Following the setback incurred by the 3-1 defeat away at West Ham last weekend, I had believed that the honeymoon may have been over for Kenny Dalglish. The team had been outplayed by the Hammers, the defence had looked frail and Luis Suarez had looked isolated up front. My mood had returned to one of gloom and doom and resignation.
The arrival of Dalglish had merely signalled a false dawn, I had thought, and we were back to square one. However, I am delighted to say that yesterday I was proved gloriously wrong.
Right from the kick off against arch rivals Manchester United at Anfield, the desire and passion to win the game was evident for all to see. The pass and move, pass and move style of play was back, and sometimes the football Liverpool produced was delightful to watch.
Three months ago, if somebody had told me I would soon be writing that last sentence, I would never have believed them, but it’s true, some of the football the team played yesterday was arguably beautiful.
The fact that the opposition were out of sorts and were missing key players in Vidic and Ferdinand should not detract from the quality of Liverpool’s play.
It’s probably extremely rare for a player to score a hat trick, as Dirk Kuyt did yesterday, and NOT be man of the match, but as I’m sure Kuyt himself would acknowledge, that honour belonged to Suarez. His mazy run, taking on several United defenders to set up Kuyt’s first goal, will live long in the memory, but that was only part of it.
There were other outstanding performances, too. Steven Gerrard, an injury doubt before the start, was his usual superb self, and alongside him in midfield, the much-maligned Lucas Leiva was magnificent. We are now beginning to see what it was that Rafa Benitez saw in the Brazilian when he first signed him and then kept the faith after bringing him into the side and selecting him game after game.
However, a few words must be devoted to the hat-trick hero himself. He has had many critics lately, and a few have been particularly vociferous in their claims that he does not deserve to be in the side. Personally, I think Kuyt belongs to that increasingly rare breed of players who just get on with it and don’t complain.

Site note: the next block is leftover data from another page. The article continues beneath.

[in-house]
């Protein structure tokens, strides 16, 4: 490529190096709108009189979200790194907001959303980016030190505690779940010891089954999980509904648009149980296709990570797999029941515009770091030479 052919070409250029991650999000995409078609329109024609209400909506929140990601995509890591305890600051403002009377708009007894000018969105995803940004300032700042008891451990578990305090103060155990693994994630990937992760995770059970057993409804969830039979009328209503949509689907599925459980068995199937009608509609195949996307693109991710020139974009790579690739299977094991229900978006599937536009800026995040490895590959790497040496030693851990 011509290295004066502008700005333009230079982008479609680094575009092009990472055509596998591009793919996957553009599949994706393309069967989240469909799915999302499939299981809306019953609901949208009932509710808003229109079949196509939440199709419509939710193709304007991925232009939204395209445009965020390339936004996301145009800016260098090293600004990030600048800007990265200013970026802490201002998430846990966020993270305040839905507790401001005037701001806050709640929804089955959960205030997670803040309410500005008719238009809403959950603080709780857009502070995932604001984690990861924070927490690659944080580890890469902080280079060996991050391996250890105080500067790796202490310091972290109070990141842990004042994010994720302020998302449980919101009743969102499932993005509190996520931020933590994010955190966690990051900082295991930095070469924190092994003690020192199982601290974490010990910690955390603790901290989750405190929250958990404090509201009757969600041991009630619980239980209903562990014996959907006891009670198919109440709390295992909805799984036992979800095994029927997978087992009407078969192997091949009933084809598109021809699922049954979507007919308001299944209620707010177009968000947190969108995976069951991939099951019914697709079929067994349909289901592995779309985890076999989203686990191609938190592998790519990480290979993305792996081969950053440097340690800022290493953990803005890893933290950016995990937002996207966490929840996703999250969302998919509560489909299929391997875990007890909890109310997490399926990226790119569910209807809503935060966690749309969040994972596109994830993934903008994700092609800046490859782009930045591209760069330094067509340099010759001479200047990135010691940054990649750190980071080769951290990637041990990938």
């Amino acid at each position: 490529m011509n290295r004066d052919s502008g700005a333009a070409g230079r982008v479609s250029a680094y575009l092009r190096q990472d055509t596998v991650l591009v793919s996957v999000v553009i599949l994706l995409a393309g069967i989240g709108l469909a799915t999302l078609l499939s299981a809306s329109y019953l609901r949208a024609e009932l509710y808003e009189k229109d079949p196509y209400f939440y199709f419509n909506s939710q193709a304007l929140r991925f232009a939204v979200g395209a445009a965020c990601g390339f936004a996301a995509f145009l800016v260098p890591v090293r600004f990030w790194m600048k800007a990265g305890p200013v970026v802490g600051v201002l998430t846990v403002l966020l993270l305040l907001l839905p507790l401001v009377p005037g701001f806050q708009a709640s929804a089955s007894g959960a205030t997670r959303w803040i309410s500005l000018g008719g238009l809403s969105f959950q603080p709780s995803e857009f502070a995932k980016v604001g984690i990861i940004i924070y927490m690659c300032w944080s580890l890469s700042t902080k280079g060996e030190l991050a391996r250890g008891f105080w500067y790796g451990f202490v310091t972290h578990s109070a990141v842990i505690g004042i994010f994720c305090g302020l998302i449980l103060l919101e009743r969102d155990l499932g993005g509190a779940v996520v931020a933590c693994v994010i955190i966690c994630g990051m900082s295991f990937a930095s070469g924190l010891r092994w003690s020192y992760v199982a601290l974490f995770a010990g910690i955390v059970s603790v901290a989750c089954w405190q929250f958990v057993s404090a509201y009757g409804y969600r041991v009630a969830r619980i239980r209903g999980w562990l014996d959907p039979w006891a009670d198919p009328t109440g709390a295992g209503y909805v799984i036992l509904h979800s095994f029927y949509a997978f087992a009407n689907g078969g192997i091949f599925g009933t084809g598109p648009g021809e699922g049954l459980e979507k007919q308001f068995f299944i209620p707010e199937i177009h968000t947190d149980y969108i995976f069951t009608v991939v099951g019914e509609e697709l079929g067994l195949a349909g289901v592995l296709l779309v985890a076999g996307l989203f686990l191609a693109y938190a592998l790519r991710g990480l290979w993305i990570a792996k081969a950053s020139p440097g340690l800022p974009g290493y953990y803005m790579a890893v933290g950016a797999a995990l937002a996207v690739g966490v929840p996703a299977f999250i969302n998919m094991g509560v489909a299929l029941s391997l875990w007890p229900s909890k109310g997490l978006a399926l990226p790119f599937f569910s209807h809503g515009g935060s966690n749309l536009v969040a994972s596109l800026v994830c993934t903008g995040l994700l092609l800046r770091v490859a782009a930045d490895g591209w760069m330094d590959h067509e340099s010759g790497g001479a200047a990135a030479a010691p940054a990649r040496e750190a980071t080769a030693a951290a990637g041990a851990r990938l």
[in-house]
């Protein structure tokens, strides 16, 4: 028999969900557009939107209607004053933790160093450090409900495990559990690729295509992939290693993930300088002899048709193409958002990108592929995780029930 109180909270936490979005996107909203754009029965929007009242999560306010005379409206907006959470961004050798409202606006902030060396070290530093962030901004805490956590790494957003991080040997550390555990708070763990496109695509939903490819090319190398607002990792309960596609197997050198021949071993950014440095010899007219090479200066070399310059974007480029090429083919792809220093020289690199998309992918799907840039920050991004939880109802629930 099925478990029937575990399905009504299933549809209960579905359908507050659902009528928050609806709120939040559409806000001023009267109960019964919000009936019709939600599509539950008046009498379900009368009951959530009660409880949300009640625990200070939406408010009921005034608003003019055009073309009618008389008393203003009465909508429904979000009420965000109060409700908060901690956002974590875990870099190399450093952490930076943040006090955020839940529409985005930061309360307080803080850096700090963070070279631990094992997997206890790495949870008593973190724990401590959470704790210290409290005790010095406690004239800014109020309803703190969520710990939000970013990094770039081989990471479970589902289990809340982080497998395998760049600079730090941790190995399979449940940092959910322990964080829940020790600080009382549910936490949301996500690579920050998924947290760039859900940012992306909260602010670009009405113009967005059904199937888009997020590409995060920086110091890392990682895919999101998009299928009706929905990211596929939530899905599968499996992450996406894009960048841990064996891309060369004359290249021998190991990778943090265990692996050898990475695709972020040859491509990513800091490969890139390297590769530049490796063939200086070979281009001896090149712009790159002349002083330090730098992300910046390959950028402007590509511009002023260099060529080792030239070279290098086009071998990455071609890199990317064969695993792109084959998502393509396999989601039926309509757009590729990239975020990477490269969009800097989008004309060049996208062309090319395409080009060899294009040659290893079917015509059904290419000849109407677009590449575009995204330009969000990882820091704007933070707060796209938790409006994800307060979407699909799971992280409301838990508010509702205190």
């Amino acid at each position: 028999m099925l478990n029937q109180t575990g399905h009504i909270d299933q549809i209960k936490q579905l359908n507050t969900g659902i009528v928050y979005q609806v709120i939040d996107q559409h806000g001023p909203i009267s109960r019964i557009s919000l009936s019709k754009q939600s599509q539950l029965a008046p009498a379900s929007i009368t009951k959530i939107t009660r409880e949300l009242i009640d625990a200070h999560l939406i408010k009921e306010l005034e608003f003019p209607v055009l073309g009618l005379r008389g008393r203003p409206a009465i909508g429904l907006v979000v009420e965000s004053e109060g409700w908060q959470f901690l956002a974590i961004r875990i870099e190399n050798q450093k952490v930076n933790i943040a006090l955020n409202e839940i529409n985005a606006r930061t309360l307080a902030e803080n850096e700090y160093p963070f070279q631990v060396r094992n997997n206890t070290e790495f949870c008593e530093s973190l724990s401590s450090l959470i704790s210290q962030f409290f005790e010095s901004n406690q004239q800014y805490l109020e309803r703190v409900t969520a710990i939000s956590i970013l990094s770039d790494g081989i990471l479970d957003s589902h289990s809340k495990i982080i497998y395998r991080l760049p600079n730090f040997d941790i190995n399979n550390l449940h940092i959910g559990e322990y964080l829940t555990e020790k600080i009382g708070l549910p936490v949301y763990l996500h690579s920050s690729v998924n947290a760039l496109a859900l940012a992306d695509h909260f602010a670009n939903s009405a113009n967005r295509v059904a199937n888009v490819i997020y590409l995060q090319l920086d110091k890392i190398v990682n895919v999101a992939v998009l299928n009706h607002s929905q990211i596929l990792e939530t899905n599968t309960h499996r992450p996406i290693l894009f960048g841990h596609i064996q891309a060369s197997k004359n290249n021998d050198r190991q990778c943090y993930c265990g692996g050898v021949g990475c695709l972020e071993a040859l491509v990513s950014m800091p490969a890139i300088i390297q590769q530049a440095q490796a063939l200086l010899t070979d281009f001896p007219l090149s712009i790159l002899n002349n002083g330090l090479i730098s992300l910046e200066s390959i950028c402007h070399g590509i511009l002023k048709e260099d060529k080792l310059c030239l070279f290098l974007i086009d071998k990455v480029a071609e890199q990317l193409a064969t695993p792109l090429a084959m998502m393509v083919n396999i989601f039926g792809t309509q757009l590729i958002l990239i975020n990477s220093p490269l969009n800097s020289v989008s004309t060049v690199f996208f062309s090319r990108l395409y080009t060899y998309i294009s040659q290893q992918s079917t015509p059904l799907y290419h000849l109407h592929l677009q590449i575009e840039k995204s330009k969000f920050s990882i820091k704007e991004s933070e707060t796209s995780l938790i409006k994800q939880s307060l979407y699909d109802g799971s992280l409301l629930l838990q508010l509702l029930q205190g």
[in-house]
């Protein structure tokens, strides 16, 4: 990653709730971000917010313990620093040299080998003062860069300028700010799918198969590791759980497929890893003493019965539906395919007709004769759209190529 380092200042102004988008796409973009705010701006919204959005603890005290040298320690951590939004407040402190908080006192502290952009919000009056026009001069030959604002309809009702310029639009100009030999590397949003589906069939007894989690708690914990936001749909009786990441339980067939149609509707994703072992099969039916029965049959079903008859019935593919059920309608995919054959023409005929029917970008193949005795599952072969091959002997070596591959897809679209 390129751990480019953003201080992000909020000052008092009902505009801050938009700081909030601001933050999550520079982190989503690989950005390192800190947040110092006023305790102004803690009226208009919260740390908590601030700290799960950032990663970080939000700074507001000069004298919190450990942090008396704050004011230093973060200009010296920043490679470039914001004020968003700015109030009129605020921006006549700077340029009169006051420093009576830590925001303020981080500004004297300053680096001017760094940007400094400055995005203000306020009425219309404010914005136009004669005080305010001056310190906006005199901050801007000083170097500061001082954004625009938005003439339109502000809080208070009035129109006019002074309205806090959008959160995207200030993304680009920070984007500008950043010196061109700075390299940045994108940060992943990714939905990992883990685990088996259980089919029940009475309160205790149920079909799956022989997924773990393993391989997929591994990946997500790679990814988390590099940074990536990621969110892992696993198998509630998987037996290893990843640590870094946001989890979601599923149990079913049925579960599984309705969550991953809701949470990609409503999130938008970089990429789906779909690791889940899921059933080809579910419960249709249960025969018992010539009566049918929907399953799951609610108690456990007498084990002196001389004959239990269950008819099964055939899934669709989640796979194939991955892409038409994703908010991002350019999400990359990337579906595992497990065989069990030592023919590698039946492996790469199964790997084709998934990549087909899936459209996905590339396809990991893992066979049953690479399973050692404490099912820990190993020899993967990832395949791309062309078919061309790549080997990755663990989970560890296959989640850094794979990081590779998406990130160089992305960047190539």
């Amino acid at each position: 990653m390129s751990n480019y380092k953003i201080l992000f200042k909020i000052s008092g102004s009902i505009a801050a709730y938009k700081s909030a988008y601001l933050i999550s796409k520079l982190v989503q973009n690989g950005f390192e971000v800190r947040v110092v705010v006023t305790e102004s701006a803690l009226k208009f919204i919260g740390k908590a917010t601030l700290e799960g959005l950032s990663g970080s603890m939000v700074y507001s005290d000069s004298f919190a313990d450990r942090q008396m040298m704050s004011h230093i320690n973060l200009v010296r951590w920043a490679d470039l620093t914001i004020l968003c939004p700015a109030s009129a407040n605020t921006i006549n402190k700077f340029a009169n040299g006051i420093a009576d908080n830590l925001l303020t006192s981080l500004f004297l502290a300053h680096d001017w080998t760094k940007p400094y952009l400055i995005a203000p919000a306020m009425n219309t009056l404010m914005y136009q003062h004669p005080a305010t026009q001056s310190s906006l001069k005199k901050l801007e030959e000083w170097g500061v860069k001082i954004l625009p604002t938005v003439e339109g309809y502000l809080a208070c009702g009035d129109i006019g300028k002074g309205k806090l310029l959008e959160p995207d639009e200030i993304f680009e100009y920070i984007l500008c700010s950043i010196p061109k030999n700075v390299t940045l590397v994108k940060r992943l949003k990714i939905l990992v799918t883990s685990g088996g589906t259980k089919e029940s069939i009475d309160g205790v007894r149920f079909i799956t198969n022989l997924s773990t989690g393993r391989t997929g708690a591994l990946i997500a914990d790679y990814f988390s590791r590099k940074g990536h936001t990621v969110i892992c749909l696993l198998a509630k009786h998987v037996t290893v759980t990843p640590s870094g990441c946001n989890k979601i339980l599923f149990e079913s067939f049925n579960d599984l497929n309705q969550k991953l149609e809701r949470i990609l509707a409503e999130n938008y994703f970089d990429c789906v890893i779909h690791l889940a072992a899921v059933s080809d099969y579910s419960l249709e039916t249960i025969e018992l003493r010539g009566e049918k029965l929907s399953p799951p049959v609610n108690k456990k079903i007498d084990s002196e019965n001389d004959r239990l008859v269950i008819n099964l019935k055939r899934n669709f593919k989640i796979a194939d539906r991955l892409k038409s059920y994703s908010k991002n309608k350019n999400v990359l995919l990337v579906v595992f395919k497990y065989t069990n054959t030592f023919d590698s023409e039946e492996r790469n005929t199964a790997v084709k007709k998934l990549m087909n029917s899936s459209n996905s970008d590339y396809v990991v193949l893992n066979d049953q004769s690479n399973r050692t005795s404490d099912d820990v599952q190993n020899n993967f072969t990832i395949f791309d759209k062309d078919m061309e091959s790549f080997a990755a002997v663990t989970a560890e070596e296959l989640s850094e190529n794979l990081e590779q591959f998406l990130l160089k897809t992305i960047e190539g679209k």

He has been played out of position for most of his Liverpool career, but has just got his head down and done his best for his team, week in, week out. Yesterday he showed everyone what he can do when he is played as an out and out striker, the role in which he plays for his country. No doubt his critics will say of his goals yesterday: ‘oh, they were only tap-ins, anyone could have scored them’.
That would be doing the Dutchman a great disservice. Gary Lineker made a career out of scoring goals just like those Kuyt netted yesterday, and I am sure that the master goal-poacher from Liverpool’s glory days, Ian Rush, approved heartily as he watched from the stands yesterday.
Dare I say it that Liverpool arguably look much better as a unit since Fernando Torres left, they are working so hard for each other, and yesterday Kuyt was the epitome of that. Before the game, any Liverpool fan would have bitten your hand off if you had offered them a 3-1 win, but by the time the match was into injury time, such was their team’s dominance that there was a little stab of disappointment when, at 3-0 up, United scored a consolation goal.
So, with Arsenal now only three points behind United with a game in hand, Liverpool may even have had a say in the ultimate destination of the Premiership title this season. If United miss out by just one or two points, points they dropped yesterday, then to paraphrase another ex Anfield man, the Liverpool fans would ‘love it, just love it’.
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